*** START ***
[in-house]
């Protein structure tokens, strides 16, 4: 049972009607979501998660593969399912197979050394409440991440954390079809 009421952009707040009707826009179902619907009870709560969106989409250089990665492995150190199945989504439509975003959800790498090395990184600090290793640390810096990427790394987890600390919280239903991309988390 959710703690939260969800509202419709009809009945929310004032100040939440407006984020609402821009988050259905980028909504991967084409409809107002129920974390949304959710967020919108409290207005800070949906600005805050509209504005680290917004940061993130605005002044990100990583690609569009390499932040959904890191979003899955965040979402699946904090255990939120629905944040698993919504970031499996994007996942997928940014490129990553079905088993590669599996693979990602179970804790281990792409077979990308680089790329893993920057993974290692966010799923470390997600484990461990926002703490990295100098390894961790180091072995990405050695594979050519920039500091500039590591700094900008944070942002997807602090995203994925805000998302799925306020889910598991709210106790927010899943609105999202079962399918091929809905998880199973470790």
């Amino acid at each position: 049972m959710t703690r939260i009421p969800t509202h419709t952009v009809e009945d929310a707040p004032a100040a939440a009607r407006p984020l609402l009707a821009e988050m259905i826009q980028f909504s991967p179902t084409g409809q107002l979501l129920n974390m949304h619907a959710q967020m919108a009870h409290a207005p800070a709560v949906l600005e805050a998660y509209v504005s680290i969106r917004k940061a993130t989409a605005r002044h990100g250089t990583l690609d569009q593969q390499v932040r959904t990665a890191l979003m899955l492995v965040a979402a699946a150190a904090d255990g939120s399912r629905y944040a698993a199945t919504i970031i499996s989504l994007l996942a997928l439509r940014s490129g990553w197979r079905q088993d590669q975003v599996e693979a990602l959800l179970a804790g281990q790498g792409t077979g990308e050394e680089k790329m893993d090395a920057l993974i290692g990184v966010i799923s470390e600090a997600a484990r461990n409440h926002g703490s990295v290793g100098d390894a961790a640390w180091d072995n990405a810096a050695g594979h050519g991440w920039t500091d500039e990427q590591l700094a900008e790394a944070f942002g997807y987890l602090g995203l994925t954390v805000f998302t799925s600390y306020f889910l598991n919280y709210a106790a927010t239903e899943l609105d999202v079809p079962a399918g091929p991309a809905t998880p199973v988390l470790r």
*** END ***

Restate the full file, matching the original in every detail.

[in-house]
């Protein structure tokens, strides 16, 4: 049972009607979501998660593969399912197979050394409440991440954390079809 009421952009707040009707826009179902619907009870709560969106989409250089990665492995150190199945989504439509975003959800790498090395990184600090290793640390810096990427790394987890600390919280239903991309988390 959710703690939260969800509202419709009809009945929310004032100040939440407006984020609402821009988050259905980028909504991967084409409809107002129920974390949304959710967020919108409290207005800070949906600005805050509209504005680290917004940061993130605005002044990100990583690609569009390499932040959904890191979003899955965040979402699946904090255990939120629905944040698993919504970031499996994007996942997928940014490129990553079905088993590669599996693979990602179970804790281990792409077979990308680089790329893993920057993974290692966010799923470390997600484990461990926002703490990295100098390894961790180091072995990405050695594979050519920039500091500039590591700094900008944070942002997807602090995203994925805000998302799925306020889910598991709210106790927010899943609105999202079962399918091929809905998880199973470790």
């Amino acid at each position: 049972m959710t703690r939260i009421p969800t509202h419709t952009v009809e009945d929310a707040p004032a100040a939440a009607r407006p984020l609402l009707a821009e988050m259905i826009q980028f909504s991967p179902t084409g409809q107002l979501l129920n974390m949304h619907a959710q967020m919108a009870h409290a207005p800070a709560v949906l600005e805050a998660y509209v504005s680290i969106r917004k940061a993130t989409a605005r002044h990100g250089t990583l690609d569009q593969q390499v932040r959904t990665a890191l979003m899955l492995v965040a979402a699946a150190a904090d255990g939120s399912r629905y944040a698993a199945t919504i970031i499996s989504l994007l996942a997928l439509r940014s490129g990553w197979r079905q088993d590669q975003v599996e693979a990602l959800l179970a804790g281990q790498g792409t077979g990308e050394e680089k790329m893993d090395a920057l993974i290692g990184v966010i799923s470390e600090a997600a484990r461990n409440h926002g703490s990295v290793g100098d390894a961790a640390w180091d072995n990405a810096a050695g594979h050519g991440w920039t500091d500039e990427q590591l700094a900008e790394a944070f942002g997807y987890l602090g995203l994925t954390v805000f998302t799925s600390y306020f889910l598991n919280y709210a106790a927010t239903e899943l609105d999202v079809p079962a399918g091929p991309a809905t998880p199973v988390l470790r």